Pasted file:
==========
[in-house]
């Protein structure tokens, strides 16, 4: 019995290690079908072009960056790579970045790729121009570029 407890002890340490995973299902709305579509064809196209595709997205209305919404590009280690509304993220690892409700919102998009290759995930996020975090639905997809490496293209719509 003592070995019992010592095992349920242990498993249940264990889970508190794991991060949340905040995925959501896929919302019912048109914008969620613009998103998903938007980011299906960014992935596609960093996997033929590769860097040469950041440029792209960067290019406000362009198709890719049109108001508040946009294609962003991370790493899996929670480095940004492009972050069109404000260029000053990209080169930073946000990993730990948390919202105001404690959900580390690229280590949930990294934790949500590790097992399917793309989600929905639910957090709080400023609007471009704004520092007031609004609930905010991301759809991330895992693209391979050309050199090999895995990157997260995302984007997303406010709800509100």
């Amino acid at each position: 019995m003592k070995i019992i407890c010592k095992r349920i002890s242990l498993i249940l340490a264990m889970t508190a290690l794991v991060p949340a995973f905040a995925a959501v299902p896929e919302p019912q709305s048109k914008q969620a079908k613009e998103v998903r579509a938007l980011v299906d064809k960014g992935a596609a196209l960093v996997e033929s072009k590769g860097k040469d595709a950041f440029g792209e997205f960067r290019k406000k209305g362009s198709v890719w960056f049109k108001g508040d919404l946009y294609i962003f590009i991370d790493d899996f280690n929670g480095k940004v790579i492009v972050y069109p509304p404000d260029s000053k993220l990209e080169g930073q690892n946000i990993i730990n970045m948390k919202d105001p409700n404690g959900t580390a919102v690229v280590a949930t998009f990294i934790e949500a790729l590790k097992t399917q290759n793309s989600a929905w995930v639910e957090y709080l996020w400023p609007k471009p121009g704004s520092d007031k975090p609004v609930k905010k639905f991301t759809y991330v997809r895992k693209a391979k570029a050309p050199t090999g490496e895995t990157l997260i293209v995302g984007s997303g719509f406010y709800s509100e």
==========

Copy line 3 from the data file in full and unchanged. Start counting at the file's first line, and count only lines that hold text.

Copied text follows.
């Amino acid at each position: 019995m003592k070995i019992i407890c010592k095992r349920i002890s242990l498993i249940l340490a264990m889970t508190a290690l794991v991060p949340a995973f905040a995925a959501v299902p896929e919302p019912q709305s048109k914008q969620a079908k613009e998103v998903r579509a938007l980011v299906d064809k960014g992935a596609a196209l960093v996997e033929s072009k590769g860097k040469d595709a950041f440029g792209e997205f960067r290019k406000k209305g362009s198709v890719w960056f049109k108001g508040d919404l946009y294609i962003f590009i991370d790493d899996f280690n929670g480095k940004v790579i492009v972050y069109p509304p404000d260029s000053k993220l990209e080169g930073q690892n946000i990993i730990n970045m948390k919202d105001p409700n404690g959900t580390a919102v690229v280590a949930t998009f990294i934790e949500a790729l590790k097992t399917q290759n793309s989600a929905w995930v639910e957090y709080l996020w400023p609007k471009p121009g704004s520092d007031k975090p609004v609930k905010k639905f991301t759809y991330v997809r895992k693209a391979k570029a050309p050199t090999g490496e895995t990157l997260i293209v995302g984007s997303g719509f406010y709800s509100e």